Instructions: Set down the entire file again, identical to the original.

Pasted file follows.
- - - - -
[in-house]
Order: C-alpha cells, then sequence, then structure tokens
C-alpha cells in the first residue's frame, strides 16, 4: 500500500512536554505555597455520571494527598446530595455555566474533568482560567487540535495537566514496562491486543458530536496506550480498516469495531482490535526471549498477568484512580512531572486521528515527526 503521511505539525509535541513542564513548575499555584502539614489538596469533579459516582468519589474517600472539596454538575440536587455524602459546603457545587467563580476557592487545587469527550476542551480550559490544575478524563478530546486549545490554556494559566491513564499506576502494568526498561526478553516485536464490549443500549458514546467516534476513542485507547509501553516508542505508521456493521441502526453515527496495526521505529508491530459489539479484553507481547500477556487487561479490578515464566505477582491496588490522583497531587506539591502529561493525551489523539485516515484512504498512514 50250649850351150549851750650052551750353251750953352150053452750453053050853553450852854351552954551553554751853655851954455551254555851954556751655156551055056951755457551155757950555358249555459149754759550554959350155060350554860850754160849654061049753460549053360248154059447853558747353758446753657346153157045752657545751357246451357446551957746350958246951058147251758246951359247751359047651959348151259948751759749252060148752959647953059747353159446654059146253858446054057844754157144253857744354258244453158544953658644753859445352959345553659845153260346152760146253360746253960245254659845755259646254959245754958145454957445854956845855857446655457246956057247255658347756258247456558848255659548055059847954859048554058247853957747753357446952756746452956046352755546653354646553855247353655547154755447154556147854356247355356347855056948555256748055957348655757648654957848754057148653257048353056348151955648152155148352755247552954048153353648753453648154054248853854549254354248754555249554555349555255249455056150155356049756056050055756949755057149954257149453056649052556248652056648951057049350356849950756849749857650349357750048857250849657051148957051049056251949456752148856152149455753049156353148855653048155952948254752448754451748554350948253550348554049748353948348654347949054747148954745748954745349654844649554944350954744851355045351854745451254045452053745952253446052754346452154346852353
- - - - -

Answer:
[in-house]
Order: C-alpha cells, then sequence, then structure tokens
C-alpha cells in the first residue's frame, strides 16, 4: 500500500512536554505555597455520571494527598446530595455555566474533568482560567487540535495537566514496562491486543458530536496506550480498516469495531482490535526471549498477568484512580512531572486521528515527526 503521511505539525509535541513542564513548575499555584502539614489538596469533579459516582468519589474517600472539596454538575440536587455524602459546603457545587467563580476557592487545587469527550476542551480550559490544575478524563478530546486549545490554556494559566491513564499506576502494568526498561526478553516485536464490549443500549458514546467516534476513542485507547509501553516508542505508521456493521441502526453515527496495526521505529508491530459489539479484553507481547500477556487487561479490578515464566505477582491496588490522583497531587506539591502529561493525551489523539485516515484512504498512514 50250649850351150549851750650052551750353251750953352150053452750453053050853553450852854351552954551553554751853655851954455551254555851954556751655156551055056951755457551155757950555358249555459149754759550554959350155060350554860850754160849654061049753460549053360248154059447853558747353758446753657346153157045752657545751357246451357446551957746350958246951058147251758246951359247751359047651959348151259948751759749252060148752959647953059747353159446654059146253858446054057844754157144253857744354258244453158544953658644753859445352959345553659845153260346152760146253360746253960245254659845755259646254959245754958145454957445854956845855857446655457246956057247255658347756258247456558848255659548055059847954859048554058247853957747753357446952756746452956046352755546653354646553855247353655547154755447154556147854356247355356347855056948555256748055957348655757648654957848754057148653257048353056348151955648152155148352755247552954048153353648753453648154054248853854549254354248754555249554555349555255249455056150155356049756056050055756949755057149954257149453056649052556248652056648951057049350356849950756849749857650349357750048857250849657051148957051049056251949456752148856152149455753049156353148855653048155952948254752448754451748554350948253550348554049748353948348654347949054747148954745748954745349654844649554944350954744851355045351854745451254045452053745952253446052754346452154346852353